Adaptation of the fairy tale of the same name. Princess Aurora is cursed by the evil witch Maleficent - who declares that before Aurora reaches her 16th birthday she will die by pricking her finger on the spindle of a spinning-wheel. To try to prevent this, the king places her into hiding, in the care of three good-natured - but not too bright - fairies. Written by
Tim Pickett <email@example.com>
Eleanor Audley - one of Walt Disney's favorite voice artists, most memorably as the Lady Tremaine in Cinderella (1950) - initially turned the part of Maleficent down, much to Disney's surprise. As it later transpired, Audley was in the midst of battling a bout of tuberculosis and didn't want to tax her voice too much. Fortunately, she changed her mind. See more »
Flora's eyes change from green to brown and back to green during the movie, and this was not corrected for the DVD or blu-ray release. See more »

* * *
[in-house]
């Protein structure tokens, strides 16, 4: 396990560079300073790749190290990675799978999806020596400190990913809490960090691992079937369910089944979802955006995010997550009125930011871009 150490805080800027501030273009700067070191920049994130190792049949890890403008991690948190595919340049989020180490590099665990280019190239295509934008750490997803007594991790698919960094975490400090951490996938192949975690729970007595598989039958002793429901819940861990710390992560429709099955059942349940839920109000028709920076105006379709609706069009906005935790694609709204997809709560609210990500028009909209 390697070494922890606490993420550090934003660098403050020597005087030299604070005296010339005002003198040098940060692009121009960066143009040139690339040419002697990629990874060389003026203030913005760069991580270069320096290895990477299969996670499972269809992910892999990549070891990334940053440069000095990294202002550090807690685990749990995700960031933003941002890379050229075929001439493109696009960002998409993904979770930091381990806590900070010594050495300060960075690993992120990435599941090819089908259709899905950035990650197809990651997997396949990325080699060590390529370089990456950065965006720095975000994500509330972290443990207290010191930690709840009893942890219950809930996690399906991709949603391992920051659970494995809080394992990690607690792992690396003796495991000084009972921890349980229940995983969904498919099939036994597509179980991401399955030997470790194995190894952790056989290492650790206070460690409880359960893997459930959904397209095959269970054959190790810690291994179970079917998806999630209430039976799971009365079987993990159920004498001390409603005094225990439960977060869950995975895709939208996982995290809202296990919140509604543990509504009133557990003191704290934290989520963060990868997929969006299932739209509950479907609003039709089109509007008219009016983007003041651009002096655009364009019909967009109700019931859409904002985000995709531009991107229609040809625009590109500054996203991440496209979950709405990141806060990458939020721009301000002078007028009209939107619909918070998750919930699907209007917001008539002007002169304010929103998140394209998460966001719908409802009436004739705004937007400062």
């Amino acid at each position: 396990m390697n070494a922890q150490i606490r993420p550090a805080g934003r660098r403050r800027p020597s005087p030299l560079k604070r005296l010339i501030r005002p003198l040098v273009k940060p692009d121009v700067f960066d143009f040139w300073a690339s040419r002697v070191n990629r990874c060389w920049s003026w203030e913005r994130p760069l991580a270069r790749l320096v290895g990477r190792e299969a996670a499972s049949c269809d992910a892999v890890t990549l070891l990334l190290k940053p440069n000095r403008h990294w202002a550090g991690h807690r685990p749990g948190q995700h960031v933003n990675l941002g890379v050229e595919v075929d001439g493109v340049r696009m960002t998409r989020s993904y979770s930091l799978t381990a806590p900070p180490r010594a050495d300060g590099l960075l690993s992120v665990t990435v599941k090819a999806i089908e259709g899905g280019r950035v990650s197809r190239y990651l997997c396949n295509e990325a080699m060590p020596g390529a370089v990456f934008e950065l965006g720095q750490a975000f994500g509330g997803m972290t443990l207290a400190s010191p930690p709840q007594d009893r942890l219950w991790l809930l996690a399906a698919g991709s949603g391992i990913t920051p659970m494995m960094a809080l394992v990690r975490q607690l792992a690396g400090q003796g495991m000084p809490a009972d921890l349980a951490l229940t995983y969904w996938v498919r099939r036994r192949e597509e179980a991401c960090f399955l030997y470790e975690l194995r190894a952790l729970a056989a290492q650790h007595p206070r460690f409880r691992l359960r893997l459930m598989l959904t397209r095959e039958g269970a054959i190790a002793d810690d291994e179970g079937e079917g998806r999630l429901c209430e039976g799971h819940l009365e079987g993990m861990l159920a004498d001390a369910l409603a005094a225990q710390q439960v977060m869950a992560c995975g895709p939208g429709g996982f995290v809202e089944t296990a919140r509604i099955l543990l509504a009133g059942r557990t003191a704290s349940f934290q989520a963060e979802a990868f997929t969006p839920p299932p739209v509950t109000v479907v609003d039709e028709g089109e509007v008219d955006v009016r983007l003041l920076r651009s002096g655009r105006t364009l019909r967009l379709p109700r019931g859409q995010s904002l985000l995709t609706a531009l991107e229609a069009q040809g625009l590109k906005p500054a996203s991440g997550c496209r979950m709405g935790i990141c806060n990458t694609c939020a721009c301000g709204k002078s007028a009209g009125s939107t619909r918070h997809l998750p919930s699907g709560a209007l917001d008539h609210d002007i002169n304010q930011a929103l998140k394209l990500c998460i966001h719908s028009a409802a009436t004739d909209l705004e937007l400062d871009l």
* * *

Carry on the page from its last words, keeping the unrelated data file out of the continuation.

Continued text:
In a faraway land, long ago, there lived a King and his fair Queen. Many years they had longed for a child, and finally their wish was granted. A daughter was born, and they called her Aurora. Yes, they named her after the dawn, for she filled their lives with sunshine. Then a great holiday was proclaimed throughout the land, so that all of high or low estate could pay homage to the infant Princess. And our story begins on that most joyful day...
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The opening credits say Technirama, but not Super Technirama 70, which is the process it was filmed in. See more »
This Disney cartoon feature has the familiar-princess-in-distress theme of a lovely girl, kind fairies, a handsome prince, forbidding castles and an evil witch. A perceived slight by a king and queen enrages a sorceress who casts an evil spell on the child that will take effect on her sixteenth birthday. Only her prince charming's kiss can save the girl from an unhappy fate and the frightening Maleficent stops at nothing to locate the princess in order to bring her prophecy to fruition. There are several pitched battles between the prince and the fairies against the forces of evil that accelerates into an exciting combat at the finish. The picture is bathed in beautiful color and the music of Tchaikowsky's ballet serves as a wonderful musical accompaniment.
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